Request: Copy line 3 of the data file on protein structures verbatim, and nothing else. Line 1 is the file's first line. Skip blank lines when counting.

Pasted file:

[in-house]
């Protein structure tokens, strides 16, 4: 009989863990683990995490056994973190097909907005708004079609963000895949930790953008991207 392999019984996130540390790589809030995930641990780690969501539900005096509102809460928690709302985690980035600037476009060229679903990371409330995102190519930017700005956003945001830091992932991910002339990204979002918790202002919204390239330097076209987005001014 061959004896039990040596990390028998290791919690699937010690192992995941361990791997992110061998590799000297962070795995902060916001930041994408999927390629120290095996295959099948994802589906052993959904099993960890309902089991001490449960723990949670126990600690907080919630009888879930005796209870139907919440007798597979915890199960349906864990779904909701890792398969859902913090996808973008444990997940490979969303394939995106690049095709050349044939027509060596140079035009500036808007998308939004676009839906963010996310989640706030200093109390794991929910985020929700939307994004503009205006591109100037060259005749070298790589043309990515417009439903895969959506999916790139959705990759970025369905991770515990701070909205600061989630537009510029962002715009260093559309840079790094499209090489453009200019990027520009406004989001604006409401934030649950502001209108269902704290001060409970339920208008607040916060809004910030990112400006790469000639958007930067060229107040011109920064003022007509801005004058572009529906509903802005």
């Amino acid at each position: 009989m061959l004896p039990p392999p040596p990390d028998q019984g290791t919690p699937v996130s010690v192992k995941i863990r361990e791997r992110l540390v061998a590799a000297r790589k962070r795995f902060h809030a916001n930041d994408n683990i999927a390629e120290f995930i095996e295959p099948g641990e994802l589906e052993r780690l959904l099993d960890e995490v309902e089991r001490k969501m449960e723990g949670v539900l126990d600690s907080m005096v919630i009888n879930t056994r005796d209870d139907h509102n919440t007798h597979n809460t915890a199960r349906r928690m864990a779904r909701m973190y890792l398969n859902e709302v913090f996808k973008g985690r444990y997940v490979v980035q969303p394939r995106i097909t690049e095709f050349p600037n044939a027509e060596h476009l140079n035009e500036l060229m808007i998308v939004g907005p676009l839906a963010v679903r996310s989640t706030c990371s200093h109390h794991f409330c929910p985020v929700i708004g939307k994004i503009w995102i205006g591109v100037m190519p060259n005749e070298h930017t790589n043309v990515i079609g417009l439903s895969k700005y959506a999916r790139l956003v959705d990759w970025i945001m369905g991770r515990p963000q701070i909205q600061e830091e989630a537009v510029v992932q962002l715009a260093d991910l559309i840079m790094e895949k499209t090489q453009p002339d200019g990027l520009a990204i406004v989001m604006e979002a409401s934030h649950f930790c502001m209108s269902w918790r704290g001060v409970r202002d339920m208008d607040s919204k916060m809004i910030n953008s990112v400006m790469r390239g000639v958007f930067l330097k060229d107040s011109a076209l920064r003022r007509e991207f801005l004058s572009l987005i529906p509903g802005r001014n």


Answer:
């Amino acid at each position: 009989m061959l004896p039990p392999p040596p990390d028998q019984g290791t919690p699937v996130s010690v192992k995941i863990r361990e791997r992110l540390v061998a590799a000297r790589k962070r795995f902060h809030a916001n930041d994408n683990i999927a390629e120290f995930i095996e295959p099948g641990e994802l589906e052993r780690l959904l099993d960890e995490v309902e089991r001490k969501m449960e723990g949670v539900l126990d600690s907080m005096v919630i009888n879930t056994r005796d209870d139907h509102n919440t007798h597979n809460t915890a199960r349906r928690m864990a779904r909701m973190y890792l398969n859902e709302v913090f996808k973008g985690r444990y997940v490979v980035q969303p394939r995106i097909t690049e095709f050349p600037n044939a027509e060596h476009l140079n035009e500036l060229m808007i998308v939004g907005p676009l839906a963010v679903r996310s989640t706030c990371s200093h109390h794991f409330c929910p985020v929700i708004g939307k994004i503009w995102i205006g591109v100037m190519p060259n005749e070298h930017t790589n043309v990515i079609g417009l439903s895969k700005y959506a999916r790139l956003v959705d990759w970025i945001m369905g991770r515990p963000q701070i909205q600061e830091e989630a537009v510029v992932q962002l715009a260093d991910l559309i840079m790094e895949k499209t090489q453009p002339d200019g990027l520009a990204i406004v989001m604006e979002a409401s934030h649950f930790c502001m209108s269902w918790r704290g001060v409970r202002d339920m208008d607040s919204k916060m809004i910030n953008s990112v400006m790469r390239g000639v958007f930067l330097k060229d107040s011109a076209l920064r003022r007509e991207f801005l004058s572009l987005i529906p509903g802005r001014n």